Rockula is a cult classic but do you think it deserved more mainstream success?
We finished “Rockula” just as Cannon was coming apart. Unfortunately, Menachem (who supported the film) left and Yoram (who hated the film) took over and they promptly buried “Rockula” as fast as possible. In retrospect, “Rockula” was too “avant-garde” for it’s time. It was made for a future audience that was still in swaddling clothes; in a sense, circumstances put “Rockula” into a time capsule, waiting for its’ audience to get old enough to appreciate it through a somewhat nostalgic lens. Truth be told, “Rockula” was never going to be a “mainstream success”. It skews much too weirdly for that.
What do you think about the current state of independent cinema?
The irony is that while the physical means of production have become more accessible than ever, the financial means have remained just as difficult. At the same time, the amount of available media has exploded with all of the various streaming platforms; there is a glut of things to watch, a lot more noise to break through to get noticed. Same as it ever was.
Who are your favourite filmmakers past and present?
Past: Donald Cammell & Nick Roeg; Present: Ildiko Enyedi, Guillermo del Toro.
What do you think of us using Stanley’s Deathpark as our moniker?
Absolutely fucking brilliant.
I initially spoke to Luca prior to the Covid-19 breakout but caught up with him during Lockdown to see how it was affecting him and his projects.
The COVID-19 pandemic has been a disruptive force across the entire industry. In Hungary, overnight, all of the productions, big and small, packed up and went home. In Qatar, much the same. We were fortunate enough to squeeze what production we had left just under the wire; and our post-production facility has been fortunate enough to keep chugging along.
Now, a little more than two months in, production is slowly ramping back up in Hungary, with Doha pretty much on its’ heels. The EU and Hungary (and many other places) have issued post-pandemic production safety guidelines - and I can tell you that the New Normal is appropriately regulated in the production space.
We, and many others like us, are approaching this “new normal” in a decidedly “indie” fashion; by its’ very nature, filmmaking is difficult and this is just another set of circumstances to find creative solutions for. Those that can adapt, survive; those that cannot - well, the highway of filmmaking history is littered with the corpses of those companies and individuals who could not adapt to the “new normal” of the time.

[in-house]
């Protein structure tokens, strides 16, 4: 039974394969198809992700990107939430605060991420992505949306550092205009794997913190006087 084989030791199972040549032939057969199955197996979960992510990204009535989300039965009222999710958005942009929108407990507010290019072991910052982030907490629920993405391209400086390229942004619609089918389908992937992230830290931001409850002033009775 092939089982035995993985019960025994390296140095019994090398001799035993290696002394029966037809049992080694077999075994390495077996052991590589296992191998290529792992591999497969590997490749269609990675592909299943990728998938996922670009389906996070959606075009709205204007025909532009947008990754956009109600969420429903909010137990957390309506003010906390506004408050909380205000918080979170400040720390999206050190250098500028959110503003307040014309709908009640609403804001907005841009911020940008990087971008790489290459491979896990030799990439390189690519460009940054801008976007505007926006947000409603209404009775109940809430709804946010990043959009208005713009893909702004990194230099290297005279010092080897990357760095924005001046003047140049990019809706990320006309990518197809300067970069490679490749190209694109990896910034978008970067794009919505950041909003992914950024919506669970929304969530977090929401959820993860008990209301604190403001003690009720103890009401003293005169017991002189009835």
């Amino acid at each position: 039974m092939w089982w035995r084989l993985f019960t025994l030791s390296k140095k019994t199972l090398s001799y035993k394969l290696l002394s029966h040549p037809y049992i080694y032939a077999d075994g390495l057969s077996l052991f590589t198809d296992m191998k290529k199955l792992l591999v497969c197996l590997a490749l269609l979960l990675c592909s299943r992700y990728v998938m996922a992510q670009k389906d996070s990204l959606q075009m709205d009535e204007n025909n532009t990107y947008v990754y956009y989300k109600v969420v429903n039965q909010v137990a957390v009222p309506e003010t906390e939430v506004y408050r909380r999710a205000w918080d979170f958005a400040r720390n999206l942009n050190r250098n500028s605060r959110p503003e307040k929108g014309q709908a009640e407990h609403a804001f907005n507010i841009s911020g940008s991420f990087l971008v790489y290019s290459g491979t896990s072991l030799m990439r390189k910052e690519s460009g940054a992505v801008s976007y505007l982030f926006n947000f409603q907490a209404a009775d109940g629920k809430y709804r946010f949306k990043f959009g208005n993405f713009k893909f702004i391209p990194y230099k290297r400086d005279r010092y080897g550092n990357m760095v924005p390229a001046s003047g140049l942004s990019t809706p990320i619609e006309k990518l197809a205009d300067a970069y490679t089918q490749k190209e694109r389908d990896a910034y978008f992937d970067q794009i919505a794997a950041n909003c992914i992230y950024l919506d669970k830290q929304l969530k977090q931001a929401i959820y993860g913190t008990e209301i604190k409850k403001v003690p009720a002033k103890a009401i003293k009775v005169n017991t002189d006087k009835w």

The world’s societies are re-making themselves, spurred on by the disruptive forces of the virus. What we make, how we make it and how we distribute our content will similarly undergo this “re-making”, this re-invention. One thing is certain: the demand for content isn’t going anywhere, in fact, while the pandemic put a couple of torpedoes into the hulls of the production vessels industry-wide and left them listing in the water, that same pandemic didn’t make a dent in demand. Those holes will be patched, and those vessels will be re-vamped and re-invented, and will sail forth once again into the uncharted waters of the New Normal.
We’ll figure out what to do about things like insurance and completion bonds, we’ll invent and implement new working protocols to minimize risk and keep people safe. Working hours will be shorter, crews will be smaller, locations more limited; it will take some time before we see multi-country tentpole movies involving a lot of travel - but they, too, will see a re-birth.
I would say that if one can frame this world-changing event in the proper context, and with the proper attitude, this is a great time to re-think, re-tool, innovate, and adapt.
Although at this time it may seem counterintuitive, this is a great time to be in the film business.